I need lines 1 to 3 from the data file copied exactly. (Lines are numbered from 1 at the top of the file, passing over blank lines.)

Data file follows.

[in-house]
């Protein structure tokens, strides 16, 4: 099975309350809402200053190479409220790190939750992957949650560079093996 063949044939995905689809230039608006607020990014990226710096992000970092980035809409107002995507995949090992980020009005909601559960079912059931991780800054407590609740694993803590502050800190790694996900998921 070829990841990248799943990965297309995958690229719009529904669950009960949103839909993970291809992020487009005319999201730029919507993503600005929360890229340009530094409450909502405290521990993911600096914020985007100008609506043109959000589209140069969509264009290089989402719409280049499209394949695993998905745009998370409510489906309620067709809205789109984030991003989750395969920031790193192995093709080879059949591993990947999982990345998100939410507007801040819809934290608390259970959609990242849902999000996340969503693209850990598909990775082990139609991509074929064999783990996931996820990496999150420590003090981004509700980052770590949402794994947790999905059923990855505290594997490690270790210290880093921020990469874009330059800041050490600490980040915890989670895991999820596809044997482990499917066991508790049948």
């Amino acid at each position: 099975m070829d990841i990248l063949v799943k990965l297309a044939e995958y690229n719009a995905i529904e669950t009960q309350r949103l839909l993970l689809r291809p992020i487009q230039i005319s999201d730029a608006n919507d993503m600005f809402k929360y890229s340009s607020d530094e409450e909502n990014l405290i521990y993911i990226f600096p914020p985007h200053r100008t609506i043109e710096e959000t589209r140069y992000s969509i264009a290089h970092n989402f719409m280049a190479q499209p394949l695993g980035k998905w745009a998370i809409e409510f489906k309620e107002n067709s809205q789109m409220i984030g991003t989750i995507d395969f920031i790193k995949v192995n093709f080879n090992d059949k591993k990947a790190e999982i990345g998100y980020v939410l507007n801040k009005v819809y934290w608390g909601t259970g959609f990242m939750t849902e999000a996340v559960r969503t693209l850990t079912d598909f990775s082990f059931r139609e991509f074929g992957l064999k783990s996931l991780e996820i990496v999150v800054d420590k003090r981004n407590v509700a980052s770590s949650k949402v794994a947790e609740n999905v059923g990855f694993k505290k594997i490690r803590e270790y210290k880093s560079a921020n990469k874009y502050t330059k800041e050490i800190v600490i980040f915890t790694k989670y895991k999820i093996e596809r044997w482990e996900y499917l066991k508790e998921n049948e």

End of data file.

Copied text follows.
[in-house]
């Protein structure tokens, strides 16, 4: 099975309350809402200053190479409220790190939750992957949650560079093996 063949044939995905689809230039608006607020990014990226710096992000970092980035809409107002995507995949090992980020009005909601559960079912059931991780800054407590609740694993803590502050800190790694996900998921 070829990841990248799943990965297309995958690229719009529904669950009960949103839909993970291809992020487009005319999201730029919507993503600005929360890229340009530094409450909502405290521990993911600096914020985007100008609506043109959000589209140069969509264009290089989402719409280049499209394949695993998905745009998370409510489906309620067709809205789109984030991003989750395969920031790193192995093709080879059949591993990947999982990345998100939410507007801040819809934290608390259970959609990242849902999000996340969503693209850990598909990775082990139609991509074929064999783990996931996820990496999150420590003090981004509700980052770590949402794994947790999905059923990855505290594997490690270790210290880093921020990469874009330059800041050490600490980040915890989670895991999820596809044997482990499917066991508790049948």
């Amino acid at each position: 099975m070829d990841i990248l063949v799943k990965l297309a044939e995958y690229n719009a995905i529904e669950t009960q309350r949103l839909l993970l689809r291809p992020i487009q230039i005319s999201d730029a608006n919507d993503m600005f809402k929360y890229s340009s607020d530094e409450e909502n990014l405290i521990y993911i990226f600096p914020p985007h200053r100008t609506i043109e710096e959000t589209r140069y992000s969509i264009a290089h970092n989402f719409m280049a190479q499209p394949l695993g980035k998905w745009a998370i809409e409510f489906k309620e107002n067709s809205q789109m409220i984030g991003t989750i995507d395969f920031i790193k995949v192995n093709f080879n090992d059949k591993k990947a790190e999982i990345g998100y980020v939410l507007n801040k009005v819809y934290w608390g909601t259970g959609f990242m939750t849902e999000a996340v559960r969503t693209l850990t079912d598909f990775s082990f059931r139609e991509f074929g992957l064999k783990s996931l991780e996820i990496v999150v800054d420590k003090r981004n407590v509700a980052s770590s949650k949402v794994a947790e609740n999905v059923g990855f694993k505290k594997i490690r803590e270790y210290k880093s560079a921020n990469k874009y502050t330059k800041e050490i800190v600490i980040f915890t790694k989670y895991k999820i093996e596809r044997w482990e996900y499917l066991k508790e998921n049948e």